Friday, November 12, 2010
We'll walk the Big Tree Trail to the bridge over Wildcat Creek, your first glimpse of the forest and the salmon, then continue up Lost Creek to the Big Tree, the 11-foot diameter Douglas fir that is the biggest publicly accessible tree in our area. Lost Creek is also home to thousands of spawning salmon.
On the way back, we'll also walk into Hidden Valley, where you can spend some more time watching the salmon then wander back up the hill at your leisure.
For more information on the Rhododendron Preserve, including a map: http://www.mountaineersfoundation.org/rhododendron-preserve
For directions to the parking area, see: http://foresttheater.com/driving-directions
Saturday, October 2, 2010
The purpose of the work party is to clean up immediate hazards to prepare for winter in the valley:
- Winterize the Paschall house
- Recycle/dispose of materials in the various buildings, including the caretakers house
- Ivy girdling
- Himalayan blackberry brushing and disposal
- Burn pile cleanup
- Sawzall metal tanks (propane, water, etc.) to prep for metals recycling
Please bring your favorite tools-- heavy work gloves, hand clippers, shovels, pick axes, hoes, loppers, etc. This time of year rain is always an option, so have rain gear and waterproof boots to work in. We'll provide drinking water and light snacks, but bring your lunch; we'll feed you but later in the day!
If you can provide any of these items, please contact Mindy Roberts (email@example.com) right away): 4WD vehicle, small trailer for hauling trash and recycling up steep driveway, brush hog or heavy-duty mower, sawzall.
A huge thank you for those who helped at the July work party!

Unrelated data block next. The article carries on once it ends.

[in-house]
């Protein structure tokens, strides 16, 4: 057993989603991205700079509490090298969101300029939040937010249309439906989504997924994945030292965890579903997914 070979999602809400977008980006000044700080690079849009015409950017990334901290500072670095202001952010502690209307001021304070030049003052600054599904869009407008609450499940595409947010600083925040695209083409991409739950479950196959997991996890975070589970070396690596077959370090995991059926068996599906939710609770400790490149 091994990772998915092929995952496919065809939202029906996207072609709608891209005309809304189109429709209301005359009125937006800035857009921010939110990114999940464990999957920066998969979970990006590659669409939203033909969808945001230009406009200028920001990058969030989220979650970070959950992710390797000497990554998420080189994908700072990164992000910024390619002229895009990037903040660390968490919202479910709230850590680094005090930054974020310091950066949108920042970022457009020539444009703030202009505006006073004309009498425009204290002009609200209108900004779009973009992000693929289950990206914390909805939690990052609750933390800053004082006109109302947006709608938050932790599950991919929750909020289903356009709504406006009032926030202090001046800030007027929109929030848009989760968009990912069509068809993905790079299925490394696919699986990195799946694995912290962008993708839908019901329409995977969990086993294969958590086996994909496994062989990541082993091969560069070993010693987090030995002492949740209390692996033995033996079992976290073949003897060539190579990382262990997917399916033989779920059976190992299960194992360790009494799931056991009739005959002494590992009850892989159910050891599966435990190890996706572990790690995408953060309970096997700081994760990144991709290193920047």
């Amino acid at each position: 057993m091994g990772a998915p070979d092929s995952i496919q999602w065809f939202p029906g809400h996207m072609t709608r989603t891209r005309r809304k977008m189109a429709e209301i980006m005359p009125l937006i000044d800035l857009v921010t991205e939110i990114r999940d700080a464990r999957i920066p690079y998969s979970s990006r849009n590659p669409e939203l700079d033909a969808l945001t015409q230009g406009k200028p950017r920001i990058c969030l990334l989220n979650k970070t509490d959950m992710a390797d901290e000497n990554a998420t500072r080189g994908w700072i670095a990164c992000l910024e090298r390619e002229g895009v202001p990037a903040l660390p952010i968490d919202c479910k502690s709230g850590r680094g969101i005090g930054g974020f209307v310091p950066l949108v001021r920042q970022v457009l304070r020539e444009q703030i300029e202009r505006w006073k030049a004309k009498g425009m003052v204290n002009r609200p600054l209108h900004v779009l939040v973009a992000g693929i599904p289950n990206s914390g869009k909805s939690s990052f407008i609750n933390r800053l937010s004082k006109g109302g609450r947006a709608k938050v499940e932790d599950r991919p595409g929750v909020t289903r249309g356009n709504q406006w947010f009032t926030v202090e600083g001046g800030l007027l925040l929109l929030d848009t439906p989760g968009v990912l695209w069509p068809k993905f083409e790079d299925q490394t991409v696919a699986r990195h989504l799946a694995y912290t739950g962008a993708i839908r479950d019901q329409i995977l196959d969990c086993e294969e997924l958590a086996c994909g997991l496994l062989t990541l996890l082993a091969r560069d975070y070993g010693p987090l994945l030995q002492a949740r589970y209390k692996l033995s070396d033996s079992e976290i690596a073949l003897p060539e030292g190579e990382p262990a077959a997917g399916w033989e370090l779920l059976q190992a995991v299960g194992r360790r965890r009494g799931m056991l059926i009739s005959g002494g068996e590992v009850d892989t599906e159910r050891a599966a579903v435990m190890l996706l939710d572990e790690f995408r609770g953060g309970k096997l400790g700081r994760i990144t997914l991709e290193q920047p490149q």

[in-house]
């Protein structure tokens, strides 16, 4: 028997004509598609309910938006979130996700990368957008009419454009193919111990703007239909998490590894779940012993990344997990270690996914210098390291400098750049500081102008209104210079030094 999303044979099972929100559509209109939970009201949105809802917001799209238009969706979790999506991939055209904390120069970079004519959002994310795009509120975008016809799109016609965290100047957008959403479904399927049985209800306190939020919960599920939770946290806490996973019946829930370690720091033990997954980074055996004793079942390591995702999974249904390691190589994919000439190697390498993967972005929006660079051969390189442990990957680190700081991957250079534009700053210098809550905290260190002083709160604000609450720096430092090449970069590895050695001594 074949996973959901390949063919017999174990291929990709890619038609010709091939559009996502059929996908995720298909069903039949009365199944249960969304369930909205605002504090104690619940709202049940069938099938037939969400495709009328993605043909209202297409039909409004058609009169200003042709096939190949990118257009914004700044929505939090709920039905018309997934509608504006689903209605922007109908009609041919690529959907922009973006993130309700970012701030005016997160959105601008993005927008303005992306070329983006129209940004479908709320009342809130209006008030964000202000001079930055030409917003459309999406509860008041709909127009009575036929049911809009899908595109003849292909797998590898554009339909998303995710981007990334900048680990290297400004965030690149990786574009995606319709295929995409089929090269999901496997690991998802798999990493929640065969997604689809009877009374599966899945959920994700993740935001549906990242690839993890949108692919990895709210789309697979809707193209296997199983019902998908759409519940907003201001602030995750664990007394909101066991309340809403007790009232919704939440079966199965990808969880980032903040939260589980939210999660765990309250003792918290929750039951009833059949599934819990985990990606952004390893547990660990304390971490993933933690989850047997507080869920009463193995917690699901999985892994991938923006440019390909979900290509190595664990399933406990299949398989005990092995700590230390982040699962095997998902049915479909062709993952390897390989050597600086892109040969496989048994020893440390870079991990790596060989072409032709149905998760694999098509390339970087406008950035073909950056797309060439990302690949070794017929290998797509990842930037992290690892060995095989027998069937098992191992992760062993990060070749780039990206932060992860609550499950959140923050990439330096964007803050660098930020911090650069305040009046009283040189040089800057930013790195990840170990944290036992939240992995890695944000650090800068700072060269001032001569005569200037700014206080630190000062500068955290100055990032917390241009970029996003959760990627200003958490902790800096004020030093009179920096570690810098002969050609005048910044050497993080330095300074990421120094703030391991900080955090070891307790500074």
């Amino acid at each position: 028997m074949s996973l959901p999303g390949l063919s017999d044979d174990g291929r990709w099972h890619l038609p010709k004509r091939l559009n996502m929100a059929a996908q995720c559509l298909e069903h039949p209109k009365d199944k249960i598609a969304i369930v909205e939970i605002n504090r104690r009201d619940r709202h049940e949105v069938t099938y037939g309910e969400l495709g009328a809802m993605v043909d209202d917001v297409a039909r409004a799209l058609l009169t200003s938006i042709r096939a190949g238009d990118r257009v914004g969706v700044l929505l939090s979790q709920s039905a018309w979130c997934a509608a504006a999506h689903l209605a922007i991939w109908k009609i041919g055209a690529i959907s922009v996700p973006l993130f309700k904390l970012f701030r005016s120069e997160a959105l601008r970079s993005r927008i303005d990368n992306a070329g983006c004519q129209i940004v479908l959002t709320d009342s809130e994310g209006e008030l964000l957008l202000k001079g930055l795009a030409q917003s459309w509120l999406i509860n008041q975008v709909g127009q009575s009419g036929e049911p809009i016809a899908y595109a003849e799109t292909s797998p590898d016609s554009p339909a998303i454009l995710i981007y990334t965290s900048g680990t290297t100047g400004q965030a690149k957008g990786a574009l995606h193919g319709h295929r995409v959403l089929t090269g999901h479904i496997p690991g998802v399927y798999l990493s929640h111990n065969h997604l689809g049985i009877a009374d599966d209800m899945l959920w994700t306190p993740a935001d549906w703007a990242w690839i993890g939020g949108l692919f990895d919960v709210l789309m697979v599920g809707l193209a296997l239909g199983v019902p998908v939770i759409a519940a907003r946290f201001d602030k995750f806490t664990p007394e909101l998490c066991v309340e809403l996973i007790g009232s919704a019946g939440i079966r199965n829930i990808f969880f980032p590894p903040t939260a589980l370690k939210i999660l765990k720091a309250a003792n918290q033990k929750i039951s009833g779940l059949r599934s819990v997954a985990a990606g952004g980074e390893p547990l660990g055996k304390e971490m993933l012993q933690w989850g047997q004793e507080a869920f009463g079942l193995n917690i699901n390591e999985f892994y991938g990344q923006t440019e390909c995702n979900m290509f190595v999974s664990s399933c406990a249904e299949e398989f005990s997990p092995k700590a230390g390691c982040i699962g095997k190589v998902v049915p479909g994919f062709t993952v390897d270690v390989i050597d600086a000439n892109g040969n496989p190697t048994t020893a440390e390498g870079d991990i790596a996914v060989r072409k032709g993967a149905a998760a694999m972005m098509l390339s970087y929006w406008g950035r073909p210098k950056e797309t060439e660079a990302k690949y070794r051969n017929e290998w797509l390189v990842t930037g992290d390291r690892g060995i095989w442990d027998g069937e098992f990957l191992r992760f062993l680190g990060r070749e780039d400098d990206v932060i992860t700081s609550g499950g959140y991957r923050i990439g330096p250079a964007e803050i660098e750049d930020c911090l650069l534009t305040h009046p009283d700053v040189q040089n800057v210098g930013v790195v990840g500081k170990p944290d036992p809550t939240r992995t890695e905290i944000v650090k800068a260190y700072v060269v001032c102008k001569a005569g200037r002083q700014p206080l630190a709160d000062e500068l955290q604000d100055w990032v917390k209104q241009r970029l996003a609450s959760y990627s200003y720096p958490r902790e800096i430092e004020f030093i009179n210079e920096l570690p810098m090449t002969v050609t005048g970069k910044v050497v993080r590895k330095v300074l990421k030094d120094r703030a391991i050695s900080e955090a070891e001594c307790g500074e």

Tuesday, August 3, 2010
In the Paschall house, we found beautiful fir floors beneath the shag carpet and cleaned out all but the couch frame. Doug opened up some windows and removed some of the people proofing that had been installed.
In the caretakers house, we got rid of the old mattresses and bulkier materials.
Katha and Deborah spent hours carefully looking through the materials of the toolshed and 2-room cabin. Unfortunately, most was not savable, but we did set lots of goodies aside for future historical use and also reuse by other groups (though what Katha will do with the animal teeth is a bit of a mystery).
Jessica led a team that attacked the thistle, Himalayan blackberry, and ivy to the east of the main house. There's still a lot more to do on this, but we made a dent.
Paul and Mindy cleaned up the area around the greenhouse and gathered the reusable pots into the carport.
We also filled the carport with recyclables, including metal and glass.
We're still working on a date for a September work party, and I'll get some photos up to show our progress soon! We didn't want to go any longer without sending a big THANK YOU to the intrepid volunteers.
--The Mountaineers Foundation
Sunday, June 27, 2010
If you can help out in any way, please email firstname.lastname@example.org.
We need people for a variety of tasks:
- mowing pathways through the fields of grass